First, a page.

Bacteria are single-celled organisms known as prokaryotic cells. This means they do not have discrete compartments within the cell, and are smaller than animal and plant cells. Bacteria are extremely old to say the least. They emerged around 1.5 billion years after the creation of the planet and they were probably the sole living inhabitants for the next 3 billion years. Some of them are very beneficial as well as vital in the development and health of humans. Humans do not possess all enzymes to digest all carbohydrates. It is estimated that if humans did not have some gut bacteria, we would have to ingest 30 percent more food to maintain our body weight. Some bacteria can also produce helpful vitamins (such as vitamins K and H), and some help the gastric immune system to be primed against invasion by more pathogenic (harmful) bacteria. Some even help in protecting us against food poisoning. It should be no surprise that because they are so small and abundant, they can be found all over our skin, but it is important to know that some are essential. Their numbers alone can actually discourage the growth of pathogenic bacteria and some even stimulate the skin’s immune responses to repel transient invasion. Though they provide so many benefits, bacteria are unfortunately known more for the harm that they cause than for the help that they provide. More often than not, people immediately think of viruses as the one and only culprit that causes disease or illness; however, it is important that we recognize that some species of bacteria can play a critical role in causing disease or illness. Though no direct correlation has been established, some researchers have suggested that the bacteria Chlamydia pneumoniae is probably associated with heart disease. Some bacteria that cause disease can be sudden. E. coli O157:H7 for example, probably resulted in a change in foodstuffs fed to cattle, and Aeromonas salmonicida emerged most likely because of the concentrating of farmed salmon, as it is rare in wild salmon.2 Though Aeromonas salmonicida infects mainly salmon, there has been a case report in India of a woman that felt ill. She had complaints of low grade fever associated with weakness and malaise for ten days before she was properly treated. After several tests, researchers were able to show an isolation of the Aeromonas salmonicida bacteria.3 E. coli O157:H7 is a specific strain of Escherichia coli (commonly referred to as E. coli), that produces a powerful toxin and can cause severe illness. It is usually caused by any of the following: eating under-cooked, contaminated ground beef, contaminated produce items that came in contact with cattle feces in the field, drinking raw milk, and even swimming in or drinking water contaminated by farm animals.4 In extremely rare cases (usually in children under five, and the elderly), Hemolytic Uremic Syndrome (HUS) can develop as a result of a E. coli O157:H7 infection. The toxins of E. coli O157:H7 destroy red blood cells and HUS can lead to kidney failure, neurologic damage, and even death (it is estimated that 5–10% of HUS cases are fatal).5 Though these are rare and extreme cases, the most common type of harm to human health that bacteria are usually associated with is bacterial infections. It is not widely known, but bacterium actually causes more deaths than those caused by viruses alone.6 This fact was not known by the scientific community until more recently. In the past, it was known that bacteria could cause infection and it often was fatal, but what was not known was how to stop it.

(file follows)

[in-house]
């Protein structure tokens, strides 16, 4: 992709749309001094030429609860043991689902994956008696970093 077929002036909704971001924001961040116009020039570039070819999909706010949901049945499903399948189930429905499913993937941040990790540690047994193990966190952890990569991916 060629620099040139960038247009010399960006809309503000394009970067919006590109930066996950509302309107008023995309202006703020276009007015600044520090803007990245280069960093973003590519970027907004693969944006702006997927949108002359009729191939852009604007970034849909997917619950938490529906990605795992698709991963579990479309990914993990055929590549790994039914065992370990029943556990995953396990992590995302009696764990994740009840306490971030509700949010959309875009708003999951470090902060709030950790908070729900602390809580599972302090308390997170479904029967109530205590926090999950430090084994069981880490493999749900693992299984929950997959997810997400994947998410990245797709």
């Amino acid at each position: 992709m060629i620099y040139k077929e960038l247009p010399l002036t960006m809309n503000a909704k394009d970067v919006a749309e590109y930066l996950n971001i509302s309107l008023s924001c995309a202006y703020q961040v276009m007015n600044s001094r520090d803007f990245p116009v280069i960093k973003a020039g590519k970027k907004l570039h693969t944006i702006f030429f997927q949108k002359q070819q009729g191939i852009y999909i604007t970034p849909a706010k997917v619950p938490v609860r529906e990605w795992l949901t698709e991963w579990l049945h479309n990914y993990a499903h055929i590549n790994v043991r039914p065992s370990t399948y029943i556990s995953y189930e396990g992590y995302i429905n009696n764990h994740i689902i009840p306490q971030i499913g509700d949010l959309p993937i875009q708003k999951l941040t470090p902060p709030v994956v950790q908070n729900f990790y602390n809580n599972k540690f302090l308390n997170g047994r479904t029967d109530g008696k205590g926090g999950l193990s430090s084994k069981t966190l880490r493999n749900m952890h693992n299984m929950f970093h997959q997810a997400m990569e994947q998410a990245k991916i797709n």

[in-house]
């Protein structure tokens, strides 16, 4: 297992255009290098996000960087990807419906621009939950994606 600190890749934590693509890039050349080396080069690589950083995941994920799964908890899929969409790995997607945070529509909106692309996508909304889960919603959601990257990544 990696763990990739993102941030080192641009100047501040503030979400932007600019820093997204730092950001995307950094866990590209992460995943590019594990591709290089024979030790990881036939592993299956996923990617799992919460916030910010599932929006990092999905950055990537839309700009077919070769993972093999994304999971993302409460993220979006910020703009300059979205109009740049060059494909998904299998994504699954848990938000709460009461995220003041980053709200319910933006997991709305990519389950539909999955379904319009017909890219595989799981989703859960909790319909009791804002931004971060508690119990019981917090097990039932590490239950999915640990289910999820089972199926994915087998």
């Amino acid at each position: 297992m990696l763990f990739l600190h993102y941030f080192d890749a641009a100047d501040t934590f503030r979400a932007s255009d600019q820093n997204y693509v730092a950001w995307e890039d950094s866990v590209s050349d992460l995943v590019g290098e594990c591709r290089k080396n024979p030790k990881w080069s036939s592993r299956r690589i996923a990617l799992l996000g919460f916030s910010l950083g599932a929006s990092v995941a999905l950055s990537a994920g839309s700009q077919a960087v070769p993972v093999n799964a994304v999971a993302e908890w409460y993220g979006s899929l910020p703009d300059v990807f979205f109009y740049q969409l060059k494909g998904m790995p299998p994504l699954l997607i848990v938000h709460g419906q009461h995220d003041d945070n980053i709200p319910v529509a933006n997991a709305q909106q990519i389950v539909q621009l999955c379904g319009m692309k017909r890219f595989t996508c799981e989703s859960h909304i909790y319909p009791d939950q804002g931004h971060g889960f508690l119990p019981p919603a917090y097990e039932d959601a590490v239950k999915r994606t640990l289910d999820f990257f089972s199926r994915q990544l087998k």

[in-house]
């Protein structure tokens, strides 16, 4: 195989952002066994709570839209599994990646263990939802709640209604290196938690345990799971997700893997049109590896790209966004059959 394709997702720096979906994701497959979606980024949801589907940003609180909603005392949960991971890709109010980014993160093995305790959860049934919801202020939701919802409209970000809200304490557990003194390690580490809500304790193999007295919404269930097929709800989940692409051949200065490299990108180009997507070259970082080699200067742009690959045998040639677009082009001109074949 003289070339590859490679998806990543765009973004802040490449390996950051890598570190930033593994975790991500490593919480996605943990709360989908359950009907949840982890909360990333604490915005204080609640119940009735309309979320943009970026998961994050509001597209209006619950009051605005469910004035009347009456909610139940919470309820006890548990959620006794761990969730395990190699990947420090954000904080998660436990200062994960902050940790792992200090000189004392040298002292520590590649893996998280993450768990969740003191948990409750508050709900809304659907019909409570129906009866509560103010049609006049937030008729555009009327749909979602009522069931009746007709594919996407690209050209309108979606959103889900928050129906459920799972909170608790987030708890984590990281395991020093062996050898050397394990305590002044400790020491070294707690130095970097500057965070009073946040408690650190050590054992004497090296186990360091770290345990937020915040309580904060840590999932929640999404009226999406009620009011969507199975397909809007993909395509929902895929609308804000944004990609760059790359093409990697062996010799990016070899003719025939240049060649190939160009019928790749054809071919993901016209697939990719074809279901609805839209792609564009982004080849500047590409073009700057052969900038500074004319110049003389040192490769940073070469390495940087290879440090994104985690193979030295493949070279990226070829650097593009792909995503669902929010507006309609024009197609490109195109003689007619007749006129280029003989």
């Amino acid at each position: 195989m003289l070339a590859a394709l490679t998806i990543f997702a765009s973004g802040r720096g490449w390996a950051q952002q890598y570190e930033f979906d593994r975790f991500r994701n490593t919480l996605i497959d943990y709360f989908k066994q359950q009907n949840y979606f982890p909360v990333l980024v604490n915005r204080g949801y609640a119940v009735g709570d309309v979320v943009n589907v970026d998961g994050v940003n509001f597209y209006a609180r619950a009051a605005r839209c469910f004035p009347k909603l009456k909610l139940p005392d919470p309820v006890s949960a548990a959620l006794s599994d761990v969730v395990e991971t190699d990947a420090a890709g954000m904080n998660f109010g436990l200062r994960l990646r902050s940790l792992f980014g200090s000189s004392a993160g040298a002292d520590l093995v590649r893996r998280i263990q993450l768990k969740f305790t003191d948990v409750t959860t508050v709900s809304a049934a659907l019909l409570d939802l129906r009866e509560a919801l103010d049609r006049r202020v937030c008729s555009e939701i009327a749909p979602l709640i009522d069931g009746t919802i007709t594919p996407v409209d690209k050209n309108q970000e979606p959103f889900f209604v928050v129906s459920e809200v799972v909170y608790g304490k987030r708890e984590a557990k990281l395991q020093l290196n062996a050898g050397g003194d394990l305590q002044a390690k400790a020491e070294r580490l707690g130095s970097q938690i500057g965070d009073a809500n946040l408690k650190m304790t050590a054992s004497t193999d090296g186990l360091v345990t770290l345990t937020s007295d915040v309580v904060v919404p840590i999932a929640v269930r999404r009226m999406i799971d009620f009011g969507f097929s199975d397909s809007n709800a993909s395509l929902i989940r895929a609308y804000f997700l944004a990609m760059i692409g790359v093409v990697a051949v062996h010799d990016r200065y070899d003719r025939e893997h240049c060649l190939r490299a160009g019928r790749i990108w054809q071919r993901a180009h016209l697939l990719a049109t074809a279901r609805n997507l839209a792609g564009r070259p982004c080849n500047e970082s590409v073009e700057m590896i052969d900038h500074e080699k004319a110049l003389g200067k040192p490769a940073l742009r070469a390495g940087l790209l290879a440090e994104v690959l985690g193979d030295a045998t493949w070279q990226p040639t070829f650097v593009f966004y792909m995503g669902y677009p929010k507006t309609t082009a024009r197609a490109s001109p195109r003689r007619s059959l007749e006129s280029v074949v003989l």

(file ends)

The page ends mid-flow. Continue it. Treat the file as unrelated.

In 1906, Alexander Fleming was accepted into St. Mary’s Medical School, London University, and was fortunate enough accompany Sir Almroth Wright, a pioneer in vaccine therapy, in his research. During his time at St. Mary’s, he earned his M.B., B.S. and eventually became a lecturer at St. Mary’s until 1914. His time as a lecturer was briefly interrupted by the First World War, as he served as a captain in the Army Medical Corps.7 In the First World War, Fleming had noticed that most deaths came from infections in wounds rather than from direct battle casualties. He knew that to prevent some of these infections, some sort of medicine was required that could be given systemically to combat bacterial infection.8 After the war in 1918, he returned to St. Mary’s, and eventually, in 1928, he was elected as a professor of the school.9 Early in the 1920s, he was excited about the properties of a germ-killing compound that he had found in human tears, that he named lysozyme. Though it proved not much help in direct medical benefit, since it effected exclusively harmless organisms, he did develop a range of techniques for investigating the effect of specific chemicals on bacteria.10 He was working on colonies of a bacteria called Staphylococcus aureus on nutrient agar in a Petri dish before he left for a month-long holiday in 1928.8 When he returned from the holiday in September, he made the discovery of a lifetime. He had discovered a heap of neglected, dirty Petri dishes that were left over from the holiday on his dirty lab bench. He discarded them, but recovered a peculiar one that caught his eye. It had a small growth of dark green felty mold. The mold was surrounded by a sterile ring separating it from the ‘staph’ bacteria. Fleming wondered what caused this, and hypothesized that the mold might be exuding a substance similar to lysozyme.12